60 books: march and april

Are you ready for a really pathetic update on my reading list?

The First Man by Albert Camus

Albert Camus was killed just outside of Paris in a car accident in 1960, and this unfinished manuscript was discovered in the mud at the accident site. The First Man was intended as an autobiographical novel and Camus had hoped it would be his crowning work, wanting it to be "heavy with things and flesh." It is a spectacular work, even in its unfinished state. There are many beautiful themes and passages, but my favorite is toward the beginning of the novel when Jacques Cormery visits his father's grave for the first time. Jacques was an infant when his father, then 28, was killed at war.

"And the wave of tenderness and pity that at once filled his heart was not the stirring of the soul that leads the son to the memory of the vanished father, but the overwhelming compassion that a grown man feels for an unjustly murdered child - something here was not in the natural order and, in truth, there was no order but only madness and chaos when the son was older than the father. The course of time itself was shattering around him while he remained motionless among those tombs he no longer saw, and the years no longer kept their places in the great river that flows to its end.  They were no more than waves and surf and eddies where Jacques Cormery was not struggling in the grip of anguish and pity. He looked at the other inscriptions in that section and realized from the dates that this soil was strewn with the children who had been fathers of graying men who thought they were living in this present time. "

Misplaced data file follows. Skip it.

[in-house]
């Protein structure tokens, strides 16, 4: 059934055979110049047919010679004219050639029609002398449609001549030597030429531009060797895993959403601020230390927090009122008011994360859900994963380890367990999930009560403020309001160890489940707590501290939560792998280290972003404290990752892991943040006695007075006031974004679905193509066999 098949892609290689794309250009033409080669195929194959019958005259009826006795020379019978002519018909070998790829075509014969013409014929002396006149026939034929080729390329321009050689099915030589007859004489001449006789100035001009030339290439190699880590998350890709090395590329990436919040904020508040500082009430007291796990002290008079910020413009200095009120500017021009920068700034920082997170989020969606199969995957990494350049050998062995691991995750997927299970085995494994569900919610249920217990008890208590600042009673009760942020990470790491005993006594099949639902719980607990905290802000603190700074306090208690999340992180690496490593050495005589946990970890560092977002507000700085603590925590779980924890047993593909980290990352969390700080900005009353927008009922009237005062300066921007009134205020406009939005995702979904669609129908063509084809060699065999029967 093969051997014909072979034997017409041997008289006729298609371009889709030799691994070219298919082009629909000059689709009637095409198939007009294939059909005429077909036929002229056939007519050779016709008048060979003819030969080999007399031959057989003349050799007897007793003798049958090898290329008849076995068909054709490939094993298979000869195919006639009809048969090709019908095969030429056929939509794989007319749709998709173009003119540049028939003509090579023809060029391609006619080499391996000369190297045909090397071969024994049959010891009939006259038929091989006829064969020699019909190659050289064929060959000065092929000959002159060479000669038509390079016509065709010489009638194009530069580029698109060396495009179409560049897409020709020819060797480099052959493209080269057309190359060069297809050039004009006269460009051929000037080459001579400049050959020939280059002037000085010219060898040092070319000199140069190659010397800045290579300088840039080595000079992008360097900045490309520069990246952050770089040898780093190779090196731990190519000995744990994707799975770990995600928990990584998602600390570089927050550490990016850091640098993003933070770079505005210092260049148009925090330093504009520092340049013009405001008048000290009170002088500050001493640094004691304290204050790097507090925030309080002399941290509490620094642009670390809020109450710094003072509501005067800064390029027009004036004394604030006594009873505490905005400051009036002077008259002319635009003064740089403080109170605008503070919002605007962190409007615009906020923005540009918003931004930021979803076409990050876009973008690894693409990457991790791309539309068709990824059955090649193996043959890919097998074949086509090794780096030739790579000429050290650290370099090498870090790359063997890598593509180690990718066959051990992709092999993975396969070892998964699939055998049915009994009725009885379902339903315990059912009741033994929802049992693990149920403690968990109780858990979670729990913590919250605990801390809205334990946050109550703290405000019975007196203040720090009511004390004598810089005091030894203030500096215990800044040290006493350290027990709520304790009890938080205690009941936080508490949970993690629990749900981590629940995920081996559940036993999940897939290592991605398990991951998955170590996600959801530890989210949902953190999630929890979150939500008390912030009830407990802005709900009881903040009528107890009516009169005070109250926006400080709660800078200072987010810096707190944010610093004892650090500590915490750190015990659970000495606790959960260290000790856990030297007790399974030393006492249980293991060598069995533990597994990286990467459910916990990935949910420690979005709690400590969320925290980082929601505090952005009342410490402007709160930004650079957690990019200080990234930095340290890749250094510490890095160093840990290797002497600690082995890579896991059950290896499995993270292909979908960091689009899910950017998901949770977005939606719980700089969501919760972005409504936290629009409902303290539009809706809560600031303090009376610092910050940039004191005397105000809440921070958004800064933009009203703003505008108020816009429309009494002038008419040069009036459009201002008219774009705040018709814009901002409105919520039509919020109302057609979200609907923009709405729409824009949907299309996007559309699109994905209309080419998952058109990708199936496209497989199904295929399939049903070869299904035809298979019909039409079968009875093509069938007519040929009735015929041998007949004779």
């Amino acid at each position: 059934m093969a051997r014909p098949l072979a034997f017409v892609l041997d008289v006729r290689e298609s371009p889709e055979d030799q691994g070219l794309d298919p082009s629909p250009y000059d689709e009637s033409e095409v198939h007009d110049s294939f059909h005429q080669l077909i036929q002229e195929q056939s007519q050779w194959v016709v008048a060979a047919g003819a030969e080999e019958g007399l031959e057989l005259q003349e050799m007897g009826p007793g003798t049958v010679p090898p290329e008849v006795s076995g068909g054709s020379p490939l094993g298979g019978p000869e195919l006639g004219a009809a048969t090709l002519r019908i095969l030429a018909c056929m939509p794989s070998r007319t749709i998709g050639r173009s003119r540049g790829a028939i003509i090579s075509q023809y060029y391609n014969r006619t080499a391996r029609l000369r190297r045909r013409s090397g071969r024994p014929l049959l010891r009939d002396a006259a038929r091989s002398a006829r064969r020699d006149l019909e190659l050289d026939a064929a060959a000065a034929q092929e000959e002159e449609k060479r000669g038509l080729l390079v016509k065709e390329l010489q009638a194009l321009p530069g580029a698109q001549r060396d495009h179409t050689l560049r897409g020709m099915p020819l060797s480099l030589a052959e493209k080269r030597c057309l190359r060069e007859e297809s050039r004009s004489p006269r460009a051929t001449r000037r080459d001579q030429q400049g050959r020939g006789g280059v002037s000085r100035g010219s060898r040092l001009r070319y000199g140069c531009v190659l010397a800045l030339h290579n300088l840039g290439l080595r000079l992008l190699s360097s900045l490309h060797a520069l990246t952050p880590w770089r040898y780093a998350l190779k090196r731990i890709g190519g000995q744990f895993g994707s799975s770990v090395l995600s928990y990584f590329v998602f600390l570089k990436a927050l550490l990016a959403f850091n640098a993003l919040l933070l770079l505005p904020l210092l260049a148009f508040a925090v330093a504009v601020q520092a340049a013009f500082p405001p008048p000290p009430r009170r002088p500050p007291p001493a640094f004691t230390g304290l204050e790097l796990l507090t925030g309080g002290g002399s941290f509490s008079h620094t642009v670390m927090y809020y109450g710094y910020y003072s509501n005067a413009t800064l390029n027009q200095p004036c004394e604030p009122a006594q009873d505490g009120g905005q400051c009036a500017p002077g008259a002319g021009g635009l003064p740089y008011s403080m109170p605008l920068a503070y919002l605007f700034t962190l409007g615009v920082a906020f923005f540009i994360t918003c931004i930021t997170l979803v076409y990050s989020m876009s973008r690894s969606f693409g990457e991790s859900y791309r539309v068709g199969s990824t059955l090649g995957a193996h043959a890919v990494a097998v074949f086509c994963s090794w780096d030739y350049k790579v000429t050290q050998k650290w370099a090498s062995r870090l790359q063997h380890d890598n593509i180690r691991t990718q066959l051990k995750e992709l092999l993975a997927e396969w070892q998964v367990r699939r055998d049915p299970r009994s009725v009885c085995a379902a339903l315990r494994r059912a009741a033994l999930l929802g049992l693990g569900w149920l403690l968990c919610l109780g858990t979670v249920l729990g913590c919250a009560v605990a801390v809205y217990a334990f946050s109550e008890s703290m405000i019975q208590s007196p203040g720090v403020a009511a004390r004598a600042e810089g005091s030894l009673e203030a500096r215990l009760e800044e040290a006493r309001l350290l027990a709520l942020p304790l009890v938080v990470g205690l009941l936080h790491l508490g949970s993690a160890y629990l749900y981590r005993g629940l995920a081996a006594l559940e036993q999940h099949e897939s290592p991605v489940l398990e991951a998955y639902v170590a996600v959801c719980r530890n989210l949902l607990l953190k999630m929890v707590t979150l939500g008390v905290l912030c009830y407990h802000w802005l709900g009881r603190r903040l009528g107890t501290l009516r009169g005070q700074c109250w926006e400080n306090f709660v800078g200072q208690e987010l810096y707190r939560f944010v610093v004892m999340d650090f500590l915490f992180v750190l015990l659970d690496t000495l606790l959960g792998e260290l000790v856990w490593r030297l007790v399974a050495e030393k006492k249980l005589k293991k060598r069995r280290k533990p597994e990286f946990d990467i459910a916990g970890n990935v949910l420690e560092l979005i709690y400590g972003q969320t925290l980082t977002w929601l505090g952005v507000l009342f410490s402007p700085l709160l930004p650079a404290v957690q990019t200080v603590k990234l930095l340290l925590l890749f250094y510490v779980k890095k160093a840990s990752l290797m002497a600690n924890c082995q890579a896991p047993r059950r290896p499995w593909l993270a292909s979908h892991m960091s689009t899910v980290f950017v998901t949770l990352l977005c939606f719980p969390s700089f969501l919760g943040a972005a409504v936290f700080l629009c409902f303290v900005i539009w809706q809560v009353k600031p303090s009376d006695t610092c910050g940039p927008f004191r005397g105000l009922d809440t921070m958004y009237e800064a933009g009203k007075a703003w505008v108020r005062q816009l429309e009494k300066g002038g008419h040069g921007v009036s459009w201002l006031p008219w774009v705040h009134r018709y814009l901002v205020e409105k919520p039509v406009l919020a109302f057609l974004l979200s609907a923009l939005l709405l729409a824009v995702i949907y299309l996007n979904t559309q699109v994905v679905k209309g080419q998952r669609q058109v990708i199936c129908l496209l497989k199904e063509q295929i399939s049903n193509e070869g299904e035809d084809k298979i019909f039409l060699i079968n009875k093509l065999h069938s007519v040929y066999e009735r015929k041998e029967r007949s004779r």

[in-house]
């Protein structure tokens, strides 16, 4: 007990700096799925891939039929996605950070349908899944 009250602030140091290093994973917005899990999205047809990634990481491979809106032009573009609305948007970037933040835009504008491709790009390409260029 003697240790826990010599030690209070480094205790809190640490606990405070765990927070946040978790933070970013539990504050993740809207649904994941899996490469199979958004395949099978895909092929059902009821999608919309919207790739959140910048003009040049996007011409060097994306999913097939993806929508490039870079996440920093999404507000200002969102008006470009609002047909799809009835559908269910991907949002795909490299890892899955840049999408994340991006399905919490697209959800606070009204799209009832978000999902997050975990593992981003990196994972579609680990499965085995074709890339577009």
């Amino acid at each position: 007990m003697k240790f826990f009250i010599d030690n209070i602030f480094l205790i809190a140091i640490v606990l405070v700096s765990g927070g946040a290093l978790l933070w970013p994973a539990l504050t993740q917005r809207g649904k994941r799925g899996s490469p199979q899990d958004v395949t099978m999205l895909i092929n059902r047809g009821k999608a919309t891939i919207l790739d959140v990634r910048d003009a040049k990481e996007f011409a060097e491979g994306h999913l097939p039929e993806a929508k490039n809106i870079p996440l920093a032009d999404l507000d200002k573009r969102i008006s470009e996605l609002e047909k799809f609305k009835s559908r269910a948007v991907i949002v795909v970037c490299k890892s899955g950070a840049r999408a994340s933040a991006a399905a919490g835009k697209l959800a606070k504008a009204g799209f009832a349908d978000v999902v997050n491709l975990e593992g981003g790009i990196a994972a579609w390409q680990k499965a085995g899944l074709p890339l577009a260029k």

One Life at a Time, Please by Edward Abbey

The Creative Family by Amanda Blake Soule

I Heard God Laughing: Poems of Hope and Joy by Hafiz

Brian's Aunt Faye gave me this book and it is a hilarious, light-hearted read that is so full of wisdom. There are so many of the poems I loved, but here is just a sampling:

If It Is Not Too Dark

Go for a walk, if it is not too dark.
Get some fresh air, try to smile.
Say something kind
To a safe-looking stranger, if one happens by.

Always exercise your heart's knowing.

You might as well attempt something real
Along this path:

Take your spouse or lover into your arms
The way you did when you first met.
Let tenderness pour from your eyes
The way the Sun gazes warmly on the earth.

Play a game with some children. 
Extend yourself to a friend.
Sing a few ribald songs to your pets and plants-
Why not let them get drunk and wild!

Let's toast
Every rung we've climbed on Evolution's ladder.
Whisper, "I love you! I love you!"
To the whole mad world.

Let's stop reading about God - 
We will never understand Him.

Jump to your feet, wave your fists, 
Threaten and warn the whole Universe

That your heart can no longer live
Without real love!

Creators by Paul Johnson

This book was so fascinating, and I can't even begin to share how much I learned about the creators (Chaucer, Bach, Tiffany, Austen, Wagner, Picasso, Disney, etc...) who shaped the world we live in today. Johnson wrote Intellectuals twenty years ago, and he's hoping to finish a final book, Heroes, in his lifetime. I honestly can't wait to read more of his work.

Garden Anywhere by Alys Fowler

You Grow Girl by Gayla Trail

And that's it! I think I'm up to 24 books now, so as long as I read 6 books in May I'll still be on track. What are you guys reading? Any sweet recommendations? If I hang a "Free Little Library" on one of the big trees in my front yard will you visit it? Because I'm getting pretty serious about building one! :)

1 comment:

Anonymous said...

Thank you, Rachel...I love to read about your insights and favorites. I am currently reading (or just finished):
The Way of QiGong by Kenneth S. Cohen
Temple and Cosmos by Hugh Nibley
The Weight of Glory by C.S. Lewis
For times of Trouble by Jeffrey R. Holland (This book is about the Psalms and contains a DVD. The book is sweet, but the DVD is incredibly powerful!)
Hugs and kisses to all! ~Edie